"The people closest to the river will be those watching over it from now on," said Jean-Charles Piétacho, chief of the Innu Council of Ekuanitshit. "The Innu of Ekuanitshit have always been the protectors of the Nitassinan [ancestral territory] and will continue to be so through the recognition of the rights of the Muteshekau-shipu river."

"This recognition will promote the protection of the Magpie River’s ecosystems and allow our local communities to share and preserve their recreational and traditional activities," said Luc Noël, prefect of the Minganie RCM.

"This is a way for us to take matters into our own hands and stop waiting for the Quebec government to protect this unique river," explained Alain Branchaud, Executive Director of the Canadian Parks and Wilderness Society, Quebec Chapter (CPAWS Quebec). "After a decade of our message falling on deaf ears in government, the Magpie River is now protected as a legal person."

The goal of the Muteshekau-shipu Alliance is to protect and enhance the Magpie River and to recognise its rights. To do so, it is relying on the importance of the river to the Innu and local communities, and on the river’s international reputation and immense recreational and tourism potential. 

The founding members of the Muteshekau-shipu Alliance are the Innu Council of Ekuanitshit, the Minganie RCM, CPAWS Quebec and the Association Eaux-Vives Minganie.

Source: AllianceMuteshekau-shipu/Newswire.ca  

The Magpie River (Muteshekau-shipu in the Innu language) is an internationally renowned river nearly 300 km long. Source: Boréal River/ObservatioreNature.org
The river is recognised worldwide for its rapids and for whitewater expeditions, most notably by the prestigious National Geographic magazine, which ranked it among the top ten rivers in the world for whitewater rafting. Source: SNAP-Québec/ObservatioreNature.org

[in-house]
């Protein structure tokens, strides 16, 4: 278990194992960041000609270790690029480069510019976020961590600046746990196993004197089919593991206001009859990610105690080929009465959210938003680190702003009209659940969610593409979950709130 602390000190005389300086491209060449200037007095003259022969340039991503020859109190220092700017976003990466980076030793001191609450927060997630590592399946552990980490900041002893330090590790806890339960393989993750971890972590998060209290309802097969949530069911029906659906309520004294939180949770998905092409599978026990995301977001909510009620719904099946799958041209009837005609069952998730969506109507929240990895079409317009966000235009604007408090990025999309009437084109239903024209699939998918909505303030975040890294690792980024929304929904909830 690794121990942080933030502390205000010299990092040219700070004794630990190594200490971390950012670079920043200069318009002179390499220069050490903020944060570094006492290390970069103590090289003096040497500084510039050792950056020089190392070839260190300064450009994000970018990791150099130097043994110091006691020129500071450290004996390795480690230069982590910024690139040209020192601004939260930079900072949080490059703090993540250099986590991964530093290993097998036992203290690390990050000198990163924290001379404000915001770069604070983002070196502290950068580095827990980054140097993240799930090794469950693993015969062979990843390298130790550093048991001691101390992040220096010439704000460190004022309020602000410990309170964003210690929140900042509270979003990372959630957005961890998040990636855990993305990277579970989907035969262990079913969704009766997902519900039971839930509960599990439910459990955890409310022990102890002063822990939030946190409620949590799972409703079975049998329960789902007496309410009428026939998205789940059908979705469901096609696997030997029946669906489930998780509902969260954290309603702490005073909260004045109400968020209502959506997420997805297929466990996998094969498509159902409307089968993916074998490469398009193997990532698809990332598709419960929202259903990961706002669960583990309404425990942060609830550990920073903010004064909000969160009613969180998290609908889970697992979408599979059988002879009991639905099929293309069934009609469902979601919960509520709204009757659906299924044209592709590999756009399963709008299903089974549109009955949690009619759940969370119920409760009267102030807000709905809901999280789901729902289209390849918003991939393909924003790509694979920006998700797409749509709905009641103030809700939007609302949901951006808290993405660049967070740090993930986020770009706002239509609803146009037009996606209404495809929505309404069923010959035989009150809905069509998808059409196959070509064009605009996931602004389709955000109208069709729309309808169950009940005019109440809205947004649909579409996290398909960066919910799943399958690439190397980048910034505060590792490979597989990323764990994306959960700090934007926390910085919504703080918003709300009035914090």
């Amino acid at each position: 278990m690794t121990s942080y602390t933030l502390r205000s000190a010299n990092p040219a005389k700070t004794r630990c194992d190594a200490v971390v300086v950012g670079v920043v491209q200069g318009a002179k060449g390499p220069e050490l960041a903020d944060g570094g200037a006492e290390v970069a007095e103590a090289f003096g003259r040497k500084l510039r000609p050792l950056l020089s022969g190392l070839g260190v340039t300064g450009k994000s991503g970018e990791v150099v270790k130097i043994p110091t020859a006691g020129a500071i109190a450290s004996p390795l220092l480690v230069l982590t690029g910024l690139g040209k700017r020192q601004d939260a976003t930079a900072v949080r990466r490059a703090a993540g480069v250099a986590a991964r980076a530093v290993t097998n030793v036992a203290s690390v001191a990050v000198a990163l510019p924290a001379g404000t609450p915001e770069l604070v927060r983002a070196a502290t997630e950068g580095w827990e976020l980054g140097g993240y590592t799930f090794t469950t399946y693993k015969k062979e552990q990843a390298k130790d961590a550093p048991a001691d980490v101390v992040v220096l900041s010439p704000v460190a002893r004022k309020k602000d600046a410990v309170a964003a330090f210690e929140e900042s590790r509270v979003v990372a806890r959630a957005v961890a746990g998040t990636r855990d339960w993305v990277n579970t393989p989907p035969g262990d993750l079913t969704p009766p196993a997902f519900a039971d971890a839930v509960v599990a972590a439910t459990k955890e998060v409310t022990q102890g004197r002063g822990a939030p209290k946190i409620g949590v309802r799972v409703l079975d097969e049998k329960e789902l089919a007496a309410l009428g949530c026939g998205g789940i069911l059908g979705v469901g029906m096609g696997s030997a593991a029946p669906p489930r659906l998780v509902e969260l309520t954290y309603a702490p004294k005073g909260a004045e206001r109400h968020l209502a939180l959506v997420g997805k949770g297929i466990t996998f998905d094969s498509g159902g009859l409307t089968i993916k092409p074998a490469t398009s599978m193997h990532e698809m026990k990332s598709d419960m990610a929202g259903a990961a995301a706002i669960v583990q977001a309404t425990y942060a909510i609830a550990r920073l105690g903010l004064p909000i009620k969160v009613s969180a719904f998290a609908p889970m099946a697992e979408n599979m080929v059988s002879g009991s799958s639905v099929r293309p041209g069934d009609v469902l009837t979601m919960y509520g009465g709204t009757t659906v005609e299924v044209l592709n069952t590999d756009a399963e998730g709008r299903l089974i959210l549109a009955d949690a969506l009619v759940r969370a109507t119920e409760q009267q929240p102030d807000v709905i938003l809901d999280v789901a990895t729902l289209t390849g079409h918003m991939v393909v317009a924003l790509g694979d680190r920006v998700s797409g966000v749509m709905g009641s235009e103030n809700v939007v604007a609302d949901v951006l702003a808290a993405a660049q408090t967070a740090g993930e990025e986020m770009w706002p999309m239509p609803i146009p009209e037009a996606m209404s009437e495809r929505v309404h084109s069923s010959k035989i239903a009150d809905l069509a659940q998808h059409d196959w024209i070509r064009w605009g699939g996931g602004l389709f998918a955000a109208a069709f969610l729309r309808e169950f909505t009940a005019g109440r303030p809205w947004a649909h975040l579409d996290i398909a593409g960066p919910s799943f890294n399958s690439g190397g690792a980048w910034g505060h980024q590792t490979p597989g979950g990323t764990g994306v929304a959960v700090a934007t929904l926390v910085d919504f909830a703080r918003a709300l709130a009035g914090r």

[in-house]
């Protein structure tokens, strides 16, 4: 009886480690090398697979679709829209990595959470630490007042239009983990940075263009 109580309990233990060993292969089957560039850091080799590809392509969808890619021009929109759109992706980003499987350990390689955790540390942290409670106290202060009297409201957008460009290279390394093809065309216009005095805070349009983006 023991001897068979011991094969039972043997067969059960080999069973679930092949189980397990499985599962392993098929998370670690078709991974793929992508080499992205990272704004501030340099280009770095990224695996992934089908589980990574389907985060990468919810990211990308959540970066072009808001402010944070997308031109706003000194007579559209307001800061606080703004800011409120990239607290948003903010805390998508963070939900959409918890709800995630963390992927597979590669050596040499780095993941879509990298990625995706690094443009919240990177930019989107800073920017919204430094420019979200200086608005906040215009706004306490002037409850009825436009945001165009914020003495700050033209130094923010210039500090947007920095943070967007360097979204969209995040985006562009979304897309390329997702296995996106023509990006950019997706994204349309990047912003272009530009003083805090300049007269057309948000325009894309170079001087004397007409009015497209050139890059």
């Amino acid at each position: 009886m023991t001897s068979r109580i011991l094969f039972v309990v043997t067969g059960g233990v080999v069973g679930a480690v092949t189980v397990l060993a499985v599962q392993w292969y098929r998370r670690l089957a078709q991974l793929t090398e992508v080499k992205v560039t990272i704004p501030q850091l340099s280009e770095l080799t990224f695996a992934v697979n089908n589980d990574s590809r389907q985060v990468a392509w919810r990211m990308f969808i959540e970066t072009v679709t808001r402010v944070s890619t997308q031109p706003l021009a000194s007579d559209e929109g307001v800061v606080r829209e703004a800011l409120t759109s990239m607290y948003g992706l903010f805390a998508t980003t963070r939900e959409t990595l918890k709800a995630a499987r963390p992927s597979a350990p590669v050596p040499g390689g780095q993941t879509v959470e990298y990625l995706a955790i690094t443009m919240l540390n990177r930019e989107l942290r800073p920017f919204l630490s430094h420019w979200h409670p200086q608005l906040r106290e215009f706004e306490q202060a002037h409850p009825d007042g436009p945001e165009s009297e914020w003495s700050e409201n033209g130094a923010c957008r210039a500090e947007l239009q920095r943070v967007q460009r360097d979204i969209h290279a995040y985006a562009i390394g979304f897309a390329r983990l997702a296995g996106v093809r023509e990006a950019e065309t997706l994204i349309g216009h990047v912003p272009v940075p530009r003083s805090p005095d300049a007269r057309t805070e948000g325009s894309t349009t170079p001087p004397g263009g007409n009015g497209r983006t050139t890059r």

Recognition of the Magpie/Muteshekau Shipu River as a non-human Person

For the first time in Canada, the Magpie River has been attributed—through two mirror resolutions, one by the Regional County Municipality of Minganie and the other by the Innu Council of Ekuanitshit—nine rights:

  1. The right to live, exist and flow 
  2. the right to respect its natural cycles 
  3. the right to evolve naturally, to be preserved and to be protected
  4. the right to maintain its natural biodiversity
  5. the right to maintain its integrity 
  6. the right to perform essential functions within its ecosystem
  7. the right to be protected from pollution
  8. the right to regeneration and restoration
  9. the right to take legal action.

River guardians with specific and detailed duties will soon be appointed to ensure the protection of the rights of the MagPie/Muteshekau Shipu River. 

This declaration is part of a global paradigm shift that proposes a major transformation in the categories of "object" and "subject", making Nature a holder of the right to be protected, as opposed to an object of protection.

Source: ObservatoireNature.org

FOUR COUNTRIES THAT HAVE GRANTED THE NATURAL WORLD THE SAME PROTECTION AS HUMANS

The river’s protection has received regional consensus, but the plan to declare the river a protected area has been thwarted for years by state-owned Hydro-Québec, due to the waterway’s hydroelectric potential. Source: Facebook/AllianceMuteshekau-shipu